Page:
[ splahyn ]
/ splaɪn /
a long, narrow, thin strip of wood, metal, etc.; slat.
a long, flexible strip of wood or the like, used in drawing curves.
- any of a series of uniformly spaced ridges on a shaft, parallel to its axis and fitting inside corresponding grooves in the hub of a gear, etc., to transmit torque.
- feather key.
Building Trades. a thin strip of material inserted into the edges of two boards, acoustic tiles, etc., to make a butt joint between them; a feather.
Mathematics, Engineering. a function that has specified values at a finite number of points and consists of segments of polynomial functions joined smoothly at these points, enabling it to be used for approximation and interpolation of functions.
verb (used with object), splined, splin·ing. Machinery.
to provide with a spline or key.
to provide with a keyway.
Origin of spline
1750–60; orig. East Anglian dial.; perhaps akin to splint; compare Old English splin spindle
Dictionary.com Unabridged Based on the Random House Unabridged Dictionary, © Random House, Inc. 2019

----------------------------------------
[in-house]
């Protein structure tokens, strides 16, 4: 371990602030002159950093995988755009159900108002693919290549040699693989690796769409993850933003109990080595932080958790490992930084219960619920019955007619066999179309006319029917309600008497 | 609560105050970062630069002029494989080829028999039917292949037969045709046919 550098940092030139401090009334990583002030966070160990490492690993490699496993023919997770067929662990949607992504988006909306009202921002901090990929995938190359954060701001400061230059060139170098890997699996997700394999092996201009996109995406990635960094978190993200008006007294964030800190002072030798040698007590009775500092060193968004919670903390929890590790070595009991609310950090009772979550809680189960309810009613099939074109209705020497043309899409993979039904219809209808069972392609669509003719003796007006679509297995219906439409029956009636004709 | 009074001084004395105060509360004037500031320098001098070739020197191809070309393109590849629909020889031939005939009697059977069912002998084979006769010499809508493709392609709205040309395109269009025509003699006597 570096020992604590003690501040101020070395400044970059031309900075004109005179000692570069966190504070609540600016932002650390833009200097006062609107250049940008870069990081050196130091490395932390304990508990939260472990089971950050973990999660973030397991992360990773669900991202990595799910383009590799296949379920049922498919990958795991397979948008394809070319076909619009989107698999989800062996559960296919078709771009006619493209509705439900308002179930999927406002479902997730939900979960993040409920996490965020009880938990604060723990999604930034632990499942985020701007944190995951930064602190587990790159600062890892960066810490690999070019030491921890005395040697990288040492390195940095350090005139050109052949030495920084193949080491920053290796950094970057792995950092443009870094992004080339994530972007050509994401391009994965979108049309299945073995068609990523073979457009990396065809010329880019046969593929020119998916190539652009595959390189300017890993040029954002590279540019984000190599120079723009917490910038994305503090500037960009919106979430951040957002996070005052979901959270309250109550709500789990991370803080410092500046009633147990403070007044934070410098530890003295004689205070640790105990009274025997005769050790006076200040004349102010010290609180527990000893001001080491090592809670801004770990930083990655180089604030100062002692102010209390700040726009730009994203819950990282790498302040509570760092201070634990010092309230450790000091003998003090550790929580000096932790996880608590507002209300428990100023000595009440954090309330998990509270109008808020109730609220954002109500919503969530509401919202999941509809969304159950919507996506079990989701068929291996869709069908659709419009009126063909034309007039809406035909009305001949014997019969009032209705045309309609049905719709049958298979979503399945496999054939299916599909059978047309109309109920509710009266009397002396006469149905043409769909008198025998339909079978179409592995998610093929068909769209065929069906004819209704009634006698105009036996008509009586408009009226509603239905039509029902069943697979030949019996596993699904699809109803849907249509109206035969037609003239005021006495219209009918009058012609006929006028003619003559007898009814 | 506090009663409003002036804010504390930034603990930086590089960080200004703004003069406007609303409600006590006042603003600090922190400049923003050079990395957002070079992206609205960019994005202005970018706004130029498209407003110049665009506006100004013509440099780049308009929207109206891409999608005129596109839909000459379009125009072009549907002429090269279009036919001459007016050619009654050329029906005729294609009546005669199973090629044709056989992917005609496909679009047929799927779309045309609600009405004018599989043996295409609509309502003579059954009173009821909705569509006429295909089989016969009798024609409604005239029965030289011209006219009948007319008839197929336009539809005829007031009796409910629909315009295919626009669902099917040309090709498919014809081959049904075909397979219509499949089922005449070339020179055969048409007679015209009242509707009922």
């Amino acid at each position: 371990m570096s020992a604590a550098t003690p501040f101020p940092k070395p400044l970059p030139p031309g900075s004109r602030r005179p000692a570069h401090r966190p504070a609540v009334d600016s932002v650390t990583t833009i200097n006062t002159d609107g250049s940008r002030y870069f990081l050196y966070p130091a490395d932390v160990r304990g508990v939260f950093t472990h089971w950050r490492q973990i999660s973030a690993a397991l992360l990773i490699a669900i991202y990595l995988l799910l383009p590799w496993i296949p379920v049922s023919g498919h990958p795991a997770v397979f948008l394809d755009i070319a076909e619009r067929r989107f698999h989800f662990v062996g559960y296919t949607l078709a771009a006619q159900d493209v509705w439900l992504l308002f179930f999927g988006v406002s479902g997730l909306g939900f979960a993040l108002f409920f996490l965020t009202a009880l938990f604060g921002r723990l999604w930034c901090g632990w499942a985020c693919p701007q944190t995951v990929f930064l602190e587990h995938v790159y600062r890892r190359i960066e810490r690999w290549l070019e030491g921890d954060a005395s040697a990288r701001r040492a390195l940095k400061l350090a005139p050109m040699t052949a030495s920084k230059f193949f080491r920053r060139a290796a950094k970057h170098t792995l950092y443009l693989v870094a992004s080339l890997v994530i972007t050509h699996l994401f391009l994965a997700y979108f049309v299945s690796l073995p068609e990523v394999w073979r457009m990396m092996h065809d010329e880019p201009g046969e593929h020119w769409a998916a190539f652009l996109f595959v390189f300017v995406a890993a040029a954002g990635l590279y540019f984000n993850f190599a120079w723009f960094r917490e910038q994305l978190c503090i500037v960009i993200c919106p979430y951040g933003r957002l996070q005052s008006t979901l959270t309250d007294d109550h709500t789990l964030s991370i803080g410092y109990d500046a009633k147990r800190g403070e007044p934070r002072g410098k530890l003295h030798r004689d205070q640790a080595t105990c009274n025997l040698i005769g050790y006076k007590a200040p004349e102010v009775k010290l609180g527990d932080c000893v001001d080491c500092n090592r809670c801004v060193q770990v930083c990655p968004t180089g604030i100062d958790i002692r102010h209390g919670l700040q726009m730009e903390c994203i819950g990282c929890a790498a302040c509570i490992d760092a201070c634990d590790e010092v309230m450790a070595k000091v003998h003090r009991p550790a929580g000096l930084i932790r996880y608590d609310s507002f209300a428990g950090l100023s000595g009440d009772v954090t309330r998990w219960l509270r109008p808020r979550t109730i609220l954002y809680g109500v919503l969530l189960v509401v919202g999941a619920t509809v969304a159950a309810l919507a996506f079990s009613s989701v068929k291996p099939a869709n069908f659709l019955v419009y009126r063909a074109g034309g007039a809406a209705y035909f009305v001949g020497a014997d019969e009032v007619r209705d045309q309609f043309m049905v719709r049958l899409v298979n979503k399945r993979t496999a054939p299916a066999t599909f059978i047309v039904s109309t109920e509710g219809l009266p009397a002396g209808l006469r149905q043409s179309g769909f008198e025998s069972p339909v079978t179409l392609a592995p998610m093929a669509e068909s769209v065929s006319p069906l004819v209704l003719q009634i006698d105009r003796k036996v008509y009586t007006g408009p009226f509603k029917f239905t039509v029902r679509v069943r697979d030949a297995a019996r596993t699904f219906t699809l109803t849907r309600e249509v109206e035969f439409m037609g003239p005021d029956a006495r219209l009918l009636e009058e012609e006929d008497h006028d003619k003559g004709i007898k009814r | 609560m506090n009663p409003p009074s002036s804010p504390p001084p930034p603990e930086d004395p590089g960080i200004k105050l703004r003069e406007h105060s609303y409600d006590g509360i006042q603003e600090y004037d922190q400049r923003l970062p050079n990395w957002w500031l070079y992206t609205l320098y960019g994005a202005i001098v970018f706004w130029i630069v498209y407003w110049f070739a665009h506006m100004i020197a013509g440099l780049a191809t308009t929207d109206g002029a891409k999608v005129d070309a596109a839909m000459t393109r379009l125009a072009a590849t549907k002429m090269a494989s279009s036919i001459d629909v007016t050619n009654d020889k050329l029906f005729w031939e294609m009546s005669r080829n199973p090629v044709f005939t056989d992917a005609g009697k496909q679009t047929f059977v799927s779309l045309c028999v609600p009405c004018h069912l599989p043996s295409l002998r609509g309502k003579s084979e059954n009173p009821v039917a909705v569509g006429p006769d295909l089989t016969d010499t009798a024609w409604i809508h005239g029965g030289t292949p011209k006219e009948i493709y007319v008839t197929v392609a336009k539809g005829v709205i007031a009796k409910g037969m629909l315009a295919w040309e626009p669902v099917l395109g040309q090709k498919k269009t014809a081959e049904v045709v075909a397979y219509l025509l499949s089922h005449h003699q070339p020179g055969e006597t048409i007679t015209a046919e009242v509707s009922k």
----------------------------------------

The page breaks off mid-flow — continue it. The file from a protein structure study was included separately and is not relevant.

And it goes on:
British Dictionary definitions for splining
/ (splaɪn) /
any one of a series of narrow keys (external splines) formed longitudinally around the circumference of a shaft that fit into corresponding grooves (internal splines) in a mating part: used to prevent movement between two parts, esp in transmitting torque
a long narrow strip of wood, metal, etc; slat
a thin narrow strip made of wood, metal, or plastic fitted into a groove in the edge of a board, tile, etc, to connect it to another
(tr) to provide (a shaft, part, etc) with splines
Word Origin for spline
C18: East Anglian dialect; perhaps related to Old English splin spindle; see splint
Collins English Dictionary - Complete & Unabridged 2012 Digital Edition © William Collins Sons & Co. Ltd. 1979, 1986 © HarperCollins Publishers 1998, 2000, 2003, 2005, 2006, 2007, 2009, 2012
Word Origin and History for splining
"long, thin piece of wood or metal," 1756, from East Anglian dialect, perhaps from older Danish splind or North Frisian splinj.
Online Etymology Dictionary, © 2010 Douglas Harper